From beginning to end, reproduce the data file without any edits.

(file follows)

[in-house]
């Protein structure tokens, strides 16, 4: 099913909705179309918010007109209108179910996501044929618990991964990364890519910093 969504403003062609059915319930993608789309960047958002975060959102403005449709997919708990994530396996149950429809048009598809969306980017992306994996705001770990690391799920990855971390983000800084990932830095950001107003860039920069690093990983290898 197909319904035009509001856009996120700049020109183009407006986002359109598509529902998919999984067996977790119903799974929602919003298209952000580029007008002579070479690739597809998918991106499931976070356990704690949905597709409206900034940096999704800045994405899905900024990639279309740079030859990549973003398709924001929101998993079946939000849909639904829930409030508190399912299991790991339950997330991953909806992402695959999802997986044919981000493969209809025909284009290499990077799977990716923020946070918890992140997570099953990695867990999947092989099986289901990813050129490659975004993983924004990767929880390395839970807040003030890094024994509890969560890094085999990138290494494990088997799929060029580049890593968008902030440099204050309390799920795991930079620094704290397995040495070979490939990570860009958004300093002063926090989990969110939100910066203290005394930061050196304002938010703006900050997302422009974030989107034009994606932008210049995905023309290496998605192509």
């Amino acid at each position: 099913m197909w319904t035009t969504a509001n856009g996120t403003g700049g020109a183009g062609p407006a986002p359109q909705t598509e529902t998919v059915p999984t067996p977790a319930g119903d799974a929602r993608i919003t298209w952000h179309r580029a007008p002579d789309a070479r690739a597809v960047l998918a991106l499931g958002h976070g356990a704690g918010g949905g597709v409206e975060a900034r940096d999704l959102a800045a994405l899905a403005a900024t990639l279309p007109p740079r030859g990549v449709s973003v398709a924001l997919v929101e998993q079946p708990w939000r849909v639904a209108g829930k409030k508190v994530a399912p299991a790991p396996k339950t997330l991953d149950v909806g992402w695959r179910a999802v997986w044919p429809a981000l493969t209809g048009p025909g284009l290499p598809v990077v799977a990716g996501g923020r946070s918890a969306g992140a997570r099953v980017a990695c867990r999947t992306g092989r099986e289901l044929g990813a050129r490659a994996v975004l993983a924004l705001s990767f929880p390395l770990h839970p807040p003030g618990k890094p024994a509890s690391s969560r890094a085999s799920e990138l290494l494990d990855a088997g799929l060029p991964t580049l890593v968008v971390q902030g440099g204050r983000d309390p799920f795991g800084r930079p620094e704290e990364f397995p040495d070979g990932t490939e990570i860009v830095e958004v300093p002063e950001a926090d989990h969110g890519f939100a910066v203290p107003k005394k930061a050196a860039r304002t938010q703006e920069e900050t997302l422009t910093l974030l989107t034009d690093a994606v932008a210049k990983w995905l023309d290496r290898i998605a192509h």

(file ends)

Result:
[in-house]
């Protein structure tokens, strides 16, 4: 099913909705179309918010007109209108179910996501044929618990991964990364890519910093 969504403003062609059915319930993608789309960047958002975060959102403005449709997919708990994530396996149950429809048009598809969306980017992306994996705001770990690391799920990855971390983000800084990932830095950001107003860039920069690093990983290898 197909319904035009509001856009996120700049020109183009407006986002359109598509529902998919999984067996977790119903799974929602919003298209952000580029007008002579070479690739597809998918991106499931976070356990704690949905597709409206900034940096999704800045994405899905900024990639279309740079030859990549973003398709924001929101998993079946939000849909639904829930409030508190399912299991790991339950997330991953909806992402695959999802997986044919981000493969209809025909284009290499990077799977990716923020946070918890992140997570099953990695867990999947092989099986289901990813050129490659975004993983924004990767929880390395839970807040003030890094024994509890969560890094085999990138290494494990088997799929060029580049890593968008902030440099204050309390799920795991930079620094704290397995040495070979490939990570860009958004300093002063926090989990969110939100910066203290005394930061050196304002938010703006900050997302422009974030989107034009994606932008210049995905023309290496998605192509």
């Amino acid at each position: 099913m197909w319904t035009t969504a509001n856009g996120t403003g700049g020109a183009g062609p407006a986002p359109q909705t598509e529902t998919v059915p999984t067996p977790a319930g119903d799974a929602r993608i919003t298209w952000h179309r580029a007008p002579d789309a070479r690739a597809v960047l998918a991106l499931g958002h976070g356990a704690g918010g949905g597709v409206e975060a900034r940096d999704l959102a800045a994405l899905a403005a900024t990639l279309p007109p740079r030859g990549v449709s973003v398709a924001l997919v929101e998993q079946p708990w939000r849909v639904a209108g829930k409030k508190v994530a399912p299991a790991p396996k339950t997330l991953d149950v909806g992402w695959r179910a999802v997986w044919p429809a981000l493969t209809g048009p025909g284009l290499p598809v990077v799977a990716g996501g923020r946070s918890a969306g992140a997570r099953v980017a990695c867990r999947t992306g092989r099986e289901l044929g990813a050129r490659a994996v975004l993983a924004l705001s990767f929880p390395l770990h839970p807040p003030g618990k890094p024994a509890s690391s969560r890094a085999s799920e990138l290494l494990d990855a088997g799929l060029p991964t580049l890593v968008v971390q902030g440099g204050r983000d309390p799920f795991g800084r930079p620094e704290e990364f397995p040495d070979g990932t490939e990570i860009v830095e958004v300093p002063e950001a926090d989990h969110g890519f939100a910066v203290p107003k005394k930061a050196a860039r304002t938010q703006e920069e900050t997302l422009t910093l974030l989107t034009d690093a994606v932008a210049k990983w995905l023309d290496r290898i998605a192509h």